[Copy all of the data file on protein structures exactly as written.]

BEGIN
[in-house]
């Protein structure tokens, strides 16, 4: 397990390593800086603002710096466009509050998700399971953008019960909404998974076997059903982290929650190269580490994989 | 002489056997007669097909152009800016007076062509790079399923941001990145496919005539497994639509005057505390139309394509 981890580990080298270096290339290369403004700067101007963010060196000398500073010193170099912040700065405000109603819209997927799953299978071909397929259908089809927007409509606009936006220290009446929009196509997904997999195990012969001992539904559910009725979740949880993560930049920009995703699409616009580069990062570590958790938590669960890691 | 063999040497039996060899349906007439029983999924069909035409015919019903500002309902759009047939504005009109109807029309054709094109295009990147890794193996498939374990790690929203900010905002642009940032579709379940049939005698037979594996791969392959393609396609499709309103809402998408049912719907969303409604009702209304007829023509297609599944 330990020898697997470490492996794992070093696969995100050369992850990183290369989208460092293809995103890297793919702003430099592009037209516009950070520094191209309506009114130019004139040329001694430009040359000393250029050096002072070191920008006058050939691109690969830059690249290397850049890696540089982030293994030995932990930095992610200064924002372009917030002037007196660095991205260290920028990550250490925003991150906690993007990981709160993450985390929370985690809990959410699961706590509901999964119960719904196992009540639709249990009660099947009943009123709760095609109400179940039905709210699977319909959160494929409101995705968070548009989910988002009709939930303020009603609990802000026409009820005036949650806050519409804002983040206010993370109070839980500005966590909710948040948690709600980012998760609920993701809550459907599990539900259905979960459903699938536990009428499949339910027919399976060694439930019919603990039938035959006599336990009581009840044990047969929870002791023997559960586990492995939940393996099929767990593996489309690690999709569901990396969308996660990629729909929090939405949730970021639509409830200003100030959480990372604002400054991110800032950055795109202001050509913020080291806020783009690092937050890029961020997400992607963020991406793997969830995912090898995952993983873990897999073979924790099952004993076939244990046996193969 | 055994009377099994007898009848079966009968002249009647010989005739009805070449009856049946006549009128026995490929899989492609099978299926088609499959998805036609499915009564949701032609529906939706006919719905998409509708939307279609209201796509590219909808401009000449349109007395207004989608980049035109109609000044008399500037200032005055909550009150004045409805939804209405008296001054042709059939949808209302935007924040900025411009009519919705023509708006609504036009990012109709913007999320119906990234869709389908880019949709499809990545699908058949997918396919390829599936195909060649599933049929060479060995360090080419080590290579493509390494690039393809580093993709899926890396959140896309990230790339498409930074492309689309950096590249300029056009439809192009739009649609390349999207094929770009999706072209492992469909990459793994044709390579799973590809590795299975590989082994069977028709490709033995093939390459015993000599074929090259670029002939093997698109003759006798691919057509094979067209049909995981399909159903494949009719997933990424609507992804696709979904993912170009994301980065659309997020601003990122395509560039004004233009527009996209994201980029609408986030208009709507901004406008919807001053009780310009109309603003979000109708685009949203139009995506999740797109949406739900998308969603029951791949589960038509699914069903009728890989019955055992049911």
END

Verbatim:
[in-house]
């Protein structure tokens, strides 16, 4: 397990390593800086603002710096466009509050998700399971953008019960909404998974076997059903982290929650190269580490994989 | 002489056997007669097909152009800016007076062509790079399923941001990145496919005539497994639509005057505390139309394509 981890580990080298270096290339290369403004700067101007963010060196000398500073010193170099912040700065405000109603819209997927799953299978071909397929259908089809927007409509606009936006220290009446929009196509997904997999195990012969001992539904559910009725979740949880993560930049920009995703699409616009580069990062570590958790938590669960890691 | 063999040497039996060899349906007439029983999924069909035409015919019903500002309902759009047939504005009109109807029309054709094109295009990147890794193996498939374990790690929203900010905002642009940032579709379940049939005698037979594996791969392959393609396609499709309103809402998408049912719907969303409604009702209304007829023509297609599944 330990020898697997470490492996794992070093696969995100050369992850990183290369989208460092293809995103890297793919702003430099592009037209516009950070520094191209309506009114130019004139040329001694430009040359000393250029050096002072070191920008006058050939691109690969830059690249290397850049890696540089982030293994030995932990930095992610200064924002372009917030002037007196660095991205260290920028990550250490925003991150906690993007990981709160993450985390929370985690809990959410699961706590509901999964119960719904196992009540639709249990009660099947009943009123709760095609109400179940039905709210699977319909959160494929409101995705968070548009989910988002009709939930303020009603609990802000026409009820005036949650806050519409804002983040206010993370109070839980500005966590909710948040948690709600980012998760609920993701809550459907599990539900259905979960459903699938536990009428499949339910027919399976060694439930019919603990039938035959006599336990009581009840044990047969929870002791023997559960586990492995939940393996099929767990593996489309690690999709569901990396969308996660990629729909929090939405949730970021639509409830200003100030959480990372604002400054991110800032950055795109202001050509913020080291806020783009690092937050890029961020997400992607963020991406793997969830995912090898995952993983873990897999073979924790099952004993076939244990046996193969 | 055994009377099994007898009848079966009968002249009647010989005739009805070449009856049946006549009128026995490929899989492609099978299926088609499959998805036609499915009564949701032609529906939706006919719905998409509708939307279609209201796509590219909808401009000449349109007395207004989608980049035109109609000044008399500037200032005055909550009150004045409805939804209405008296001054042709059939949808209302935007924040900025411009009519919705023509708006609504036009990012109709913007999320119906990234869709389908880019949709499809990545699908058949997918396919390829599936195909060649599933049929060479060995360090080419080590290579493509390494690039393809580093993709899926890396959140896309990230790339498409930074492309689309950096590249300029056009439809192009739009649609390349999207094929770009999706072209492992469909990459793994044709390579799973590809590795299975590989082994069977028709490709033995093939390459015993000599074929090259670029002939093997698109003759006798691919057509094979067209049909995981399909159903494949009719997933990424609507992804696709979904993912170009994301980065659309997020601003990122395509560039004004233009527009996209994201980029609408986030208009709507901004406008919807001053009780310009109309603003979000109708685009949203139009995506999740797109949406739900998308969603029951791949589960038509699914069903009728890989019955055992049911």